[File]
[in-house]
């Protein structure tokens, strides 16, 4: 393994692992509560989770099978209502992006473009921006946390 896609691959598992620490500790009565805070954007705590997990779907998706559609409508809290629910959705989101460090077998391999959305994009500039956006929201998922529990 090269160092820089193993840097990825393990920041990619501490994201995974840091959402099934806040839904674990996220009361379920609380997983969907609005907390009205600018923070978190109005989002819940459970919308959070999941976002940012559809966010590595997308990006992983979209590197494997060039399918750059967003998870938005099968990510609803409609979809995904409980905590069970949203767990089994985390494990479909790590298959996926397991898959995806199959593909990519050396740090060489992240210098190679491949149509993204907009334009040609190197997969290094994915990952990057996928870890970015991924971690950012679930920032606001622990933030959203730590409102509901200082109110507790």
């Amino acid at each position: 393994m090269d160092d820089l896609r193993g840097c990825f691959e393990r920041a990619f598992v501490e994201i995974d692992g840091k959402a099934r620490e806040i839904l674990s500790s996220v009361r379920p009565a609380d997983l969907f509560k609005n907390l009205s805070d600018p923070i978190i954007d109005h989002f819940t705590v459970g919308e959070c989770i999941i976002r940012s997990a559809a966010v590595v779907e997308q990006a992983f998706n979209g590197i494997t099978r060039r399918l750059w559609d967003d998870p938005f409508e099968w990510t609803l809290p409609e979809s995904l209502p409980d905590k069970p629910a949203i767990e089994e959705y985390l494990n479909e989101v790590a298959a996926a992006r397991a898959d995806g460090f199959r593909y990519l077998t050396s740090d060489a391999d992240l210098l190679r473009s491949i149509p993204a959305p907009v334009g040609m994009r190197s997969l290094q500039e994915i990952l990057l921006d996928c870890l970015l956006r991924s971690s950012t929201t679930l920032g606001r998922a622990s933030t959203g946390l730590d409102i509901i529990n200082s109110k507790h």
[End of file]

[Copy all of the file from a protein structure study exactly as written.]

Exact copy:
[in-house]
């Protein structure tokens, strides 16, 4: 393994692992509560989770099978209502992006473009921006946390 896609691959598992620490500790009565805070954007705590997990779907998706559609409508809290629910959705989101460090077998391999959305994009500039956006929201998922529990 090269160092820089193993840097990825393990920041990619501490994201995974840091959402099934806040839904674990996220009361379920609380997983969907609005907390009205600018923070978190109005989002819940459970919308959070999941976002940012559809966010590595997308990006992983979209590197494997060039399918750059967003998870938005099968990510609803409609979809995904409980905590069970949203767990089994985390494990479909790590298959996926397991898959995806199959593909990519050396740090060489992240210098190679491949149509993204907009334009040609190197997969290094994915990952990057996928870890970015991924971690950012679930920032606001622990933030959203730590409102509901200082109110507790």
């Amino acid at each position: 393994m090269d160092d820089l896609r193993g840097c990825f691959e393990r920041a990619f598992v501490e994201i995974d692992g840091k959402a099934r620490e806040i839904l674990s500790s996220v009361r379920p009565a609380d997983l969907f509560k609005n907390l009205s805070d600018p923070i978190i954007d109005h989002f819940t705590v459970g919308e959070c989770i999941i976002r940012s997990a559809a966010v590595v779907e997308q990006a992983f998706n979209g590197i494997t099978r060039r399918l750059w559609d967003d998870p938005f409508e099968w990510t609803l809290p409609e979809s995904l209502p409980d905590k069970p629910a949203i767990e089994e959705y985390l494990n479909e989101v790590a298959a996926a992006r397991a898959d995806g460090f199959r593909y990519l077998t050396s740090d060489a391999d992240l210098l190679r473009s491949i149509p993204a959305p907009v334009g040609m994009r190197s997969l290094q500039e994915i990952l990057l921006d996928c870890l970015l956006r991924s971690s950012t929201t679930l920032g606001r998922a622990s933030t959203g946390l730590d409102i509901i529990n200082s109110k507790h």